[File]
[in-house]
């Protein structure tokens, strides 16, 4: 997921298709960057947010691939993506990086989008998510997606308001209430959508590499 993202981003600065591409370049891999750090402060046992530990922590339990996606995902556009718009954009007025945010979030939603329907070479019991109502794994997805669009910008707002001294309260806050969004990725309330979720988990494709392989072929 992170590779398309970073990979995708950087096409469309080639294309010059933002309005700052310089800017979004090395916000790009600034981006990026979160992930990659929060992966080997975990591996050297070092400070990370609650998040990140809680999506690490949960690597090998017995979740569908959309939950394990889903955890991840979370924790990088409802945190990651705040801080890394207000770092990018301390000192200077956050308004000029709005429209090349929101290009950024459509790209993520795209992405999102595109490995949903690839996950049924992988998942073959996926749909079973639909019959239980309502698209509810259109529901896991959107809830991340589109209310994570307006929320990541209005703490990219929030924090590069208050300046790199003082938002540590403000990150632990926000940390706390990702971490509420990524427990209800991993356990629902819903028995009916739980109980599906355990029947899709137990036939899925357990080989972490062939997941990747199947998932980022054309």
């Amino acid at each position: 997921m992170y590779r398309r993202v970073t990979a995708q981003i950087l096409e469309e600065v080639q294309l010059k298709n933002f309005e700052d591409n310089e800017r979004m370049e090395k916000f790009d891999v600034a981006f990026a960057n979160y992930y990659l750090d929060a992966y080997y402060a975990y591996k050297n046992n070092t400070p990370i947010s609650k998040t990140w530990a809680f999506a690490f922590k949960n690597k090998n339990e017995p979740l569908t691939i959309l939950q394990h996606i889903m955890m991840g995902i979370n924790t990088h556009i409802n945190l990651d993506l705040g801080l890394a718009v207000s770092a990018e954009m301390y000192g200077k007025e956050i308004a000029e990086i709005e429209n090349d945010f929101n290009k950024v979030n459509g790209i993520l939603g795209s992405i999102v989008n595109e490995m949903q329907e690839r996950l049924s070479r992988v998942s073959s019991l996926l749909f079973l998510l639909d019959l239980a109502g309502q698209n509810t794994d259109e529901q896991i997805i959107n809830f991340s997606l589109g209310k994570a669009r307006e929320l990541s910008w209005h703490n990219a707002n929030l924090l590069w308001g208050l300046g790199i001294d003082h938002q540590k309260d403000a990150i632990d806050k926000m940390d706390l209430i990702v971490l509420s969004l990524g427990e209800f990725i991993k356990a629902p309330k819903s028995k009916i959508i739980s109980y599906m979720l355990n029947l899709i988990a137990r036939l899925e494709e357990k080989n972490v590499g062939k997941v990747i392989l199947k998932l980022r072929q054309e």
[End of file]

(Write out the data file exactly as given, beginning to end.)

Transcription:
[in-house]
């Protein structure tokens, strides 16, 4: 997921298709960057947010691939993506990086989008998510997606308001209430959508590499 993202981003600065591409370049891999750090402060046992530990922590339990996606995902556009718009954009007025945010979030939603329907070479019991109502794994997805669009910008707002001294309260806050969004990725309330979720988990494709392989072929 992170590779398309970073990979995708950087096409469309080639294309010059933002309005700052310089800017979004090395916000790009600034981006990026979160992930990659929060992966080997975990591996050297070092400070990370609650998040990140809680999506690490949960690597090998017995979740569908959309939950394990889903955890991840979370924790990088409802945190990651705040801080890394207000770092990018301390000192200077956050308004000029709005429209090349929101290009950024459509790209993520795209992405999102595109490995949903690839996950049924992988998942073959996926749909079973639909019959239980309502698209509810259109529901896991959107809830991340589109209310994570307006929320990541209005703490990219929030924090590069208050300046790199003082938002540590403000990150632990926000940390706390990702971490509420990524427990209800991993356990629902819903028995009916739980109980599906355990029947899709137990036939899925357990080989972490062939997941990747199947998932980022054309």
């Amino acid at each position: 997921m992170y590779r398309r993202v970073t990979a995708q981003i950087l096409e469309e600065v080639q294309l010059k298709n933002f309005e700052d591409n310089e800017r979004m370049e090395k916000f790009d891999v600034a981006f990026a960057n979160y992930y990659l750090d929060a992966y080997y402060a975990y591996k050297n046992n070092t400070p990370i947010s609650k998040t990140w530990a809680f999506a690490f922590k949960n690597k090998n339990e017995p979740l569908t691939i959309l939950q394990h996606i889903m955890m991840g995902i979370n924790t990088h556009i409802n945190l990651d993506l705040g801080l890394a718009v207000s770092a990018e954009m301390y000192g200077k007025e956050i308004a000029e990086i709005e429209n090349d945010f929101n290009k950024v979030n459509g790209i993520l939603g795209s992405i999102v989008n595109e490995m949903q329907e690839r996950l049924s070479r992988v998942s073959s019991l996926l749909f079973l998510l639909d019959l239980a109502g309502q698209n509810t794994d259109e529901q896991i997805i959107n809830f991340s997606l589109g209310k994570a669009r307006e929320l990541s910008w209005h703490n990219a707002n929030l924090l590069w308001g208050l300046g790199i001294d003082h938002q540590k309260d403000a990150i632990d806050k926000m940390d706390l209430i990702v971490l509420s969004l990524g427990e209800f990725i991993k356990a629902p309330k819903s028995k009916i959508i739980s109980y599906m979720l355990n029947l899709i988990a137990r036939l899925e494709e357990k080989n972490v590499g062939k997941v990747i392989l199947k998932l980022r072929q054309e």